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Small-lot residential subdivisions can help communities make more efficient use of infill parcels. These subdivisions can also expand local housing choices, often increasing opportunities for home ownership. However, many contemporary zoning codes do not allow lots smaller than 5,000 square feet.
This edition of PAS QuickNotes explains two distinct scenarios where cities and counties might consider making zoning changes to facilitate small-lot subdivisions and summarizes how site and building design can help residential development on small lots fit in with its surroundings.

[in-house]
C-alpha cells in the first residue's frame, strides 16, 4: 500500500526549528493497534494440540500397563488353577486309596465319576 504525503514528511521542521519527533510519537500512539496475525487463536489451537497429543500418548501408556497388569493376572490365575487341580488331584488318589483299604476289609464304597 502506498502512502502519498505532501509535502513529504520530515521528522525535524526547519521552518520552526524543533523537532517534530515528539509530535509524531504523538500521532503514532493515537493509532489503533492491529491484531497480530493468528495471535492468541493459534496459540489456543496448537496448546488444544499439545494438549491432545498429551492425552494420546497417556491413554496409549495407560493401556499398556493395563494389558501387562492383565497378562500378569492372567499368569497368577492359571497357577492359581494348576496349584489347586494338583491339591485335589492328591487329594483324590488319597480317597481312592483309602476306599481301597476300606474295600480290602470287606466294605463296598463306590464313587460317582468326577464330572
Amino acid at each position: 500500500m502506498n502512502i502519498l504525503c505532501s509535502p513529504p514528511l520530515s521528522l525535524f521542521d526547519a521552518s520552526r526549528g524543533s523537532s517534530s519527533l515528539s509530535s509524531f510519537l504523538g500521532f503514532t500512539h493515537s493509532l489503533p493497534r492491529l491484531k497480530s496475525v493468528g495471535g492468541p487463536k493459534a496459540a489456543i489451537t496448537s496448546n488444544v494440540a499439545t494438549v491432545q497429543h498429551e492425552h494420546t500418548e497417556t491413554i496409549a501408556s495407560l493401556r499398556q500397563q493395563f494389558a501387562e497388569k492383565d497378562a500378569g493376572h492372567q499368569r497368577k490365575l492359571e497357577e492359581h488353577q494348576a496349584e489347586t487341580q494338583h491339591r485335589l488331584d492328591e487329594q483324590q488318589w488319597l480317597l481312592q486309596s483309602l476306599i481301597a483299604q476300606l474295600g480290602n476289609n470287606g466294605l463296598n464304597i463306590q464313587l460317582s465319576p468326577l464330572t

About the Author
Anna Read, AICP
Anna Read is a co-author of the forthcoming PAS report, “Planning the Wildland-Urban Interface.' She previously worked as a Senior Program Development and Research Associate in the American Planning Association’s Washington, D.C. office, where she conducted applied research within APA's National Centers for Planning. Prior to joining APA, she worked on regional broadband planning efforts for the state of Missouri and as a project manager for the International City/County Management Association's Center for Sustainable Communities. She has a Master's degree in City and Regional Planning from Cornell University.